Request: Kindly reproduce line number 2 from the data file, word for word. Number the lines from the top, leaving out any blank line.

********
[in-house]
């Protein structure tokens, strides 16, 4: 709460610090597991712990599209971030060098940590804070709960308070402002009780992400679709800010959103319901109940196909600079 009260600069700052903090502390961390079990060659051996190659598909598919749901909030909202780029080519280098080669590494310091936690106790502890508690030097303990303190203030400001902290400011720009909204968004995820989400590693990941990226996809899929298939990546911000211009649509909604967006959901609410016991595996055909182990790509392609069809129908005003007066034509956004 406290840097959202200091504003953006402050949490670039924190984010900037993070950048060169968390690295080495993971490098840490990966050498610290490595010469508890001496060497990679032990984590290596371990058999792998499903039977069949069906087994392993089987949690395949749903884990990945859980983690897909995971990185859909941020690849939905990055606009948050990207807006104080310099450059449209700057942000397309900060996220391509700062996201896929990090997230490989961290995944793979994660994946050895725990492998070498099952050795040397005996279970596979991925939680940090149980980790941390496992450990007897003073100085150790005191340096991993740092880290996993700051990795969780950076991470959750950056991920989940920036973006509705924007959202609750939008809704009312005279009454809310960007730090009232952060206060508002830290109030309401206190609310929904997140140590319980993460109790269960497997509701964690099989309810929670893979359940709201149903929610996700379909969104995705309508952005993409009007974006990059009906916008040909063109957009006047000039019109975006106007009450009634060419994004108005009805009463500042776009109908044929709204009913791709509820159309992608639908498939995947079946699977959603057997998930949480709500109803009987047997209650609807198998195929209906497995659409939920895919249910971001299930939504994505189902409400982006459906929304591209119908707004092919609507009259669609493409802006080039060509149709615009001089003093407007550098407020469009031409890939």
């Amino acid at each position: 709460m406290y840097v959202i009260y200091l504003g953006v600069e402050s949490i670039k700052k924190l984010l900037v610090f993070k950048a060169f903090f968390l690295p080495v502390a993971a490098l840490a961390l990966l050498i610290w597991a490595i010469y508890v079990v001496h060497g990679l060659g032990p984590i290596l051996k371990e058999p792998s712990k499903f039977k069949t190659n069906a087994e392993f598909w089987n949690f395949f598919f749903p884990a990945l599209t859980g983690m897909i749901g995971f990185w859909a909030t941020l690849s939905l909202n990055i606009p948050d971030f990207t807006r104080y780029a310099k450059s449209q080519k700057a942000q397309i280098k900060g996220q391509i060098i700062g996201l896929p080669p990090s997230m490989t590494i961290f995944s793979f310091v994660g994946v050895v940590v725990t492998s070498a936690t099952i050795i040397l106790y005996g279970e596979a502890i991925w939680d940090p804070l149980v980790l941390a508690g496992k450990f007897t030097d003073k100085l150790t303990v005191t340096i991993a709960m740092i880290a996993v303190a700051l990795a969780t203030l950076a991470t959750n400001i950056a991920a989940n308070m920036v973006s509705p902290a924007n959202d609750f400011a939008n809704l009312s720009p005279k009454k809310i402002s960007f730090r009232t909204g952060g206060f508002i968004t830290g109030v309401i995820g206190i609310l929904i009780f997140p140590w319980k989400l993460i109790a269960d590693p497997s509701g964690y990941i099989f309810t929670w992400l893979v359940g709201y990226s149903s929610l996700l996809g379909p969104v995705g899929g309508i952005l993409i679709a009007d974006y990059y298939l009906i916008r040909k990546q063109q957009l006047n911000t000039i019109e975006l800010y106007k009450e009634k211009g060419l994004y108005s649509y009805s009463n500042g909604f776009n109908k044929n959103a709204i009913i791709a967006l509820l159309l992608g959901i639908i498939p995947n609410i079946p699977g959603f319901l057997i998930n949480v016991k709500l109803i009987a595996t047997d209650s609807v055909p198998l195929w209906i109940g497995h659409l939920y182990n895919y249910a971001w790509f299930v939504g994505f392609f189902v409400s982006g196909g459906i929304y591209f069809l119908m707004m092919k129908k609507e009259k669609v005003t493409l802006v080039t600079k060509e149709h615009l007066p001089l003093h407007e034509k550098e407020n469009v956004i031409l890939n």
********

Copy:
């Protein structure tokens, strides 16, 4: 709460610090597991712990599209971030060098940590804070709960308070402002009780992400679709800010959103319901109940196909600079 009260600069700052903090502390961390079990060659051996190659598909598919749901909030909202780029080519280098080669590494310091936690106790502890508690030097303990303190203030400001902290400011720009909204968004995820989400590693990941990226996809899929298939990546911000211009649509909604967006959901609410016991595996055909182990790509392609069809129908005003007066034509956004 406290840097959202200091504003953006402050949490670039924190984010900037993070950048060169968390690295080495993971490098840490990966050498610290490595010469508890001496060497990679032990984590290596371990058999792998499903039977069949069906087994392993089987949690395949749903884990990945859980983690897909995971990185859909941020690849939905990055606009948050990207807006104080310099450059449209700057942000397309900060996220391509700062996201896929990090997230490989961290995944793979994660994946050895725990492998070498099952050795040397005996279970596979991925939680940090149980980790941390496992450990007897003073100085150790005191340096991993740092880290996993700051990795969780950076991470959750950056991920989940920036973006509705924007959202609750939008809704009312005279009454809310960007730090009232952060206060508002830290109030309401206190609310929904997140140590319980993460109790269960497997509701964690099989309810929670893979359940709201149903929610996700379909969104995705309508952005993409009007974006990059009906916008040909063109957009006047000039019109975006106007009450009634060419994004108005009805009463500042776009109908044929709204009913791709509820159309992608639908498939995947079946699977959603057997998930949480709500109803009987047997209650609807198998195929209906497995659409939920895919249910971001299930939504994505189902409400982006459906929304591209119908707004092919609507009259669609493409802006080039060509149709615009001089003093407007550098407020469009031409890939």